Kang: Why are some new statistics embraced and not others?

From Jay Caspian Kang at the New York Times on August 29, 2017, with mention of SABR member Bill James:

For the casual, uninitiated baseball fan who tunes in every once in a while, this season’s home-run calls must sound as baffling as a Pentecostal sermon to an unbeliever. A baseball broadcast is, as much as anything, a string of synonyms in a familiar, comforting cadence. Words like ‘‘dinger,’’ ‘‘laser’’ and ‘‘punchado’’ take years to embed themselves into the game’s collective vocabulary, and there’s a graveyard full of home-run and strikeout calls that failed to do so or have fallen out of fashion. (My favorite among the dead: the understated yet effective ‘‘tater’’ for a home run.) Statistics have an even harder time gaining mainstream acceptance, so it must be strange for a newbie to tune in to a Yankees game this year and see Aaron Judge, baseball’s largest son, hit a towering shot into the bleachers and hear the commentator say something like, ‘‘Wow, that ball traveled out of here with an exit velocity of 115.3 miles per hour!’’

Judge, who has become a star this season and a major focus of some emerging statistical language, currently boasts the highest percentage of batted balls whose exit velocity exceeds 95 miles an hour. And according to Statcast, a network of cameras and fussy sensors that track nearly every movement on a baseball field, Judge’s home run against the Orioles in June that played on a weeklong loop on social media traveled 495 feet. (A blast hit in July by Whit Merrifield, the Kansas City Royals’ second baseman, was reputed to have gone 561 feet — just four feet shy of Mickey Mantle’s apocryphal 565-footer in 1953! — but was largely dismissed as a Statcast error, because it is pretty much impossible for anyone, especially middle infielders, to hit a baseball that far.)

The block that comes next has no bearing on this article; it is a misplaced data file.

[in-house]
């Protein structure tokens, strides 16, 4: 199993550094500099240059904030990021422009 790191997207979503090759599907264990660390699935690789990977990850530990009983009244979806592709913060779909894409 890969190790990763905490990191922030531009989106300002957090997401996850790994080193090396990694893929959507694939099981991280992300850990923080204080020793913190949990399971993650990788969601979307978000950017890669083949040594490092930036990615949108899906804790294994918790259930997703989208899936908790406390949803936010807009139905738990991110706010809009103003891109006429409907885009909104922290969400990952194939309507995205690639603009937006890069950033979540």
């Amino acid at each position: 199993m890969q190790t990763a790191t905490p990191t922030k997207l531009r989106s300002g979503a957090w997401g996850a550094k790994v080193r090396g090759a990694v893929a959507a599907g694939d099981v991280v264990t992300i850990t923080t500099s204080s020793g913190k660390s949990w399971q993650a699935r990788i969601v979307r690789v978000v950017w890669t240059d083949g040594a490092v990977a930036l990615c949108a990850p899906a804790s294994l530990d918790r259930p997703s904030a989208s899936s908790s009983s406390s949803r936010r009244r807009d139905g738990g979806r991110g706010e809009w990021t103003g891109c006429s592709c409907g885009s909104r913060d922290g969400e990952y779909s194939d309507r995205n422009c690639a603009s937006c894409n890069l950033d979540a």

Judge, a rookie right fielder, is not only one of the top producers in the categories of exit velocity and home-run distance; he leads the American League in home runs too. For a vast majority of baseball fans, the differences between these ways of describing what Judge is doing don’t really matter — at least not yet. Exit velocity and home-run distance can be thought of as ways to quantify how hard a player hits the ball. These calculations — along with another stat, launch angle, which describes the gradient at which a ball leaves a bat — mostly provide a sense of how much influence a batter exerts over the path of a baseball. But the ‘‘HR’’ as a stat roughly captures the same thing, plus it tells you the outcome. Balls smashed with high exit velocities and high launch angles can still turn into outs.

Read the full article here: https://www.nytimes.com/2017/08/29/magazine/why-are-some-new-statistics-embraced-and-not-others.html

Originally published: August 29, 2017. Last Updated: August 29, 2017.